Praying For Mandela In Soweto, Birthplace Of Apartheid Revolt
Forty years after government killings here sparked the militant anti-Apartheid movement, the ailing grandfather of modern South Africa is a reminder not to return to the past.
SOWETO – Thoko Dhlamini smiles, takes her foreign visitor by the hand and points toward the center of the aisle: “Now the kids are coming back from school to receive the benediction," she says. "I pray for them not to go through what I went through. I pray for this country to remain united, even when Mandela is gone”
It’s Sunday morning in Holy Cross, the Anglican church of Soweto overlooking the corner where on June 16, 1976 Hector Pieterson died. The government had decided that the children should study Afrikaans as well as English.
Students took to the streets, the police opened fire, and a 12-year old boy was hit with a fatal bullet. Hector became the martyr and catalyst of the anti-apartheid revolt, which was confrontational and sometimes violent until Nelson Mandela was finally freed from prison in 1990.
“There’s a famous picture with a young man carrying Hector’s body in his arms," Thoko explains. "This young man was named Mbuyisa, he was my cousin." Her family lived 100 meters from the house of Walter Sisulu, a South African anti-apartheid militant, and the night before the bloodshed members of the African National Congress had given them placards to write anti-Afrikaans slogans.
[rebelmouse-image 27087085 alt="""" original_size="289x345" expand=1] Photo: Sam Nzima
"I had no clue what they were meant for, I could not imagine that the next day our lives would change," she said. "Fourteen years of civil war, arrests, executions in front of my house. Going to school every day was like crossing a front line. And how many comrades did I see arrested, tortured, killed... After this picture was taken, my cousin had to flee abroad.”
How much longer?
The children have received Rev. Khumalo’s benediction and are ready to run outside to play on the lawn near the memorial built for Hector Pieterson. “Let’s pray for Mandela’s family during this tough time when Tata is so sick and let’s pray for him as well.” Tata, as the 94-year-old "grandfather" of all South Africans is known, is in a Pretoria hospital bed, in critical condition following a lung infection.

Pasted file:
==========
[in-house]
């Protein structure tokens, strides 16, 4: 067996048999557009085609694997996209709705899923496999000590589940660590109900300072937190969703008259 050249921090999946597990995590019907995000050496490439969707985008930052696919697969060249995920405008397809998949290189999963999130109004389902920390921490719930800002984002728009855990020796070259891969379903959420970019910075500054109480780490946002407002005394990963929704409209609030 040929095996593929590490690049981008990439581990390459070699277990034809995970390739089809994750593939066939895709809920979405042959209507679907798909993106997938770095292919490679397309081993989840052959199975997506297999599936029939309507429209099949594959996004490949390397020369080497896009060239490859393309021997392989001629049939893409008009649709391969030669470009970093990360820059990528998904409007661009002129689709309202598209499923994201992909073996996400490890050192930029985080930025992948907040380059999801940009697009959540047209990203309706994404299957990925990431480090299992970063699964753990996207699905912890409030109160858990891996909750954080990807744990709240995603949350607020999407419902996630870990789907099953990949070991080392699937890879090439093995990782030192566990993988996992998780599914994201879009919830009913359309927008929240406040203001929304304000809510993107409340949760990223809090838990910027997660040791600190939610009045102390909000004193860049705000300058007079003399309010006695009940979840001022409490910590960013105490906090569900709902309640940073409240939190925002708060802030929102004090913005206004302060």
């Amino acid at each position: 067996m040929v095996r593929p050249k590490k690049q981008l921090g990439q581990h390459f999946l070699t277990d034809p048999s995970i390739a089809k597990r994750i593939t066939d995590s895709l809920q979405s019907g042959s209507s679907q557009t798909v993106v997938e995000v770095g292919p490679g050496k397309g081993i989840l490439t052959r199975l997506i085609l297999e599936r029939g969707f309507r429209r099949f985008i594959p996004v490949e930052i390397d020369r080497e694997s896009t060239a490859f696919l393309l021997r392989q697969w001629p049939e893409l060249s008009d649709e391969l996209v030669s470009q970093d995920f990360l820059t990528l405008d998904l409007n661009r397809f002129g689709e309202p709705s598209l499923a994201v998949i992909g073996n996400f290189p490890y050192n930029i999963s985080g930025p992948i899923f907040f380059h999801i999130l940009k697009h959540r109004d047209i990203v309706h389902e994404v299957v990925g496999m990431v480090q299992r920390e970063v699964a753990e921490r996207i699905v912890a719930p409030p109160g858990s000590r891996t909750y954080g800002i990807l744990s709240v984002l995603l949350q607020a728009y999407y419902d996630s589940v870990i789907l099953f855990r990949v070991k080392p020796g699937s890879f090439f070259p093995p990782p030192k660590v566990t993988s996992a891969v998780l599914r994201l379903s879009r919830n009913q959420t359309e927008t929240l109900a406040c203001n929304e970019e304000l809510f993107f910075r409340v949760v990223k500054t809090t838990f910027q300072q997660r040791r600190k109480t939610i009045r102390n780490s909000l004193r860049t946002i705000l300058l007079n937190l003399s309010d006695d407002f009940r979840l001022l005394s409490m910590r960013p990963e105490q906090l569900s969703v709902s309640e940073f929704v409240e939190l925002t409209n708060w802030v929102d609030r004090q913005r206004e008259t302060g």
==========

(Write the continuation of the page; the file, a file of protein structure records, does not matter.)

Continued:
“I don’t think it will last much longer,” says a teacher from Limpopo, leading a class from the northernmost province of South Africa on a visit to the museum dedicated to the uprising. “But Mandela has already done his miracle, extending his hand to his own jailers and unifying the country. Now it’s our turn to carry it forward, avoiding any return to the past."
On this Sunday, Thoko proposes to go to the mass in Regina Mundi, the Catholic parish church where clandestine meetings of government opponents took place during Apartheid. “When they killed Hector, we all ran towards Regina Mundi, because we knew the priest would hide us. But the police came in anyway and started shooting inside the church.”
Today a splendid sun shines and the faithful are praying quietly beneath a stained-glass window that depicts Mandela. Father Sebastian comes to us, the young black priest now carries on his shoulder this huge historical legacy.
No civil war
“We pray every day for Madiba (another term of endearment for Mandela). Every kind of rumor is going around: someone says that he’s already dead, but that the government is hiding it because of Obama’s visit. I don’t think so, but that's how it goes here.”
Don Sebastian adds that South Africa is also suffering because journalists keep warning about how South Africa might collapse after Mandela's death. "This way you end up creating a feeling of fear that in fact does not exist," he tells La Stampa. "No one here is getting ready for a civil war. There are only a few white extremists and they aren't strong enough to overthrow the government. Black people are in power and don’t have any interest in provoking violence to take revenge from things that happened more than 20 years ago. Nowadays South Africa is united, white kids go to school with black kids. If there is but one problem, it is the economy and the lack of work which goes beyond racial barriers."
Father Sebastian appreciated the visit from the U.S. President, who was in Soweto on Saturday: “I hope he is being serious when he says he wants to invest in Africa. But for me, the most important message he sent was to show that the world was with us, if we behave in a responsible way. I hope everybody understands that.”
Walking towards Mandela’s old house, which has become a tourist attraction, Thoko opens up: “This priest is right. My daughter graduated in economics in New York and she still can’t find a job. People do not trust the ANC anymore, they’re too corrupt. (President Jacob) Zuma might be defeated at the next elections."
Tourists are queuing in front of the house, and some will surely eat in the nearby Soweto restaurant of his ex-wife Winnie: “Here we are," says Thoko with a smile. "Let’s hope we meet again here next year to eat Boerwors sausages”.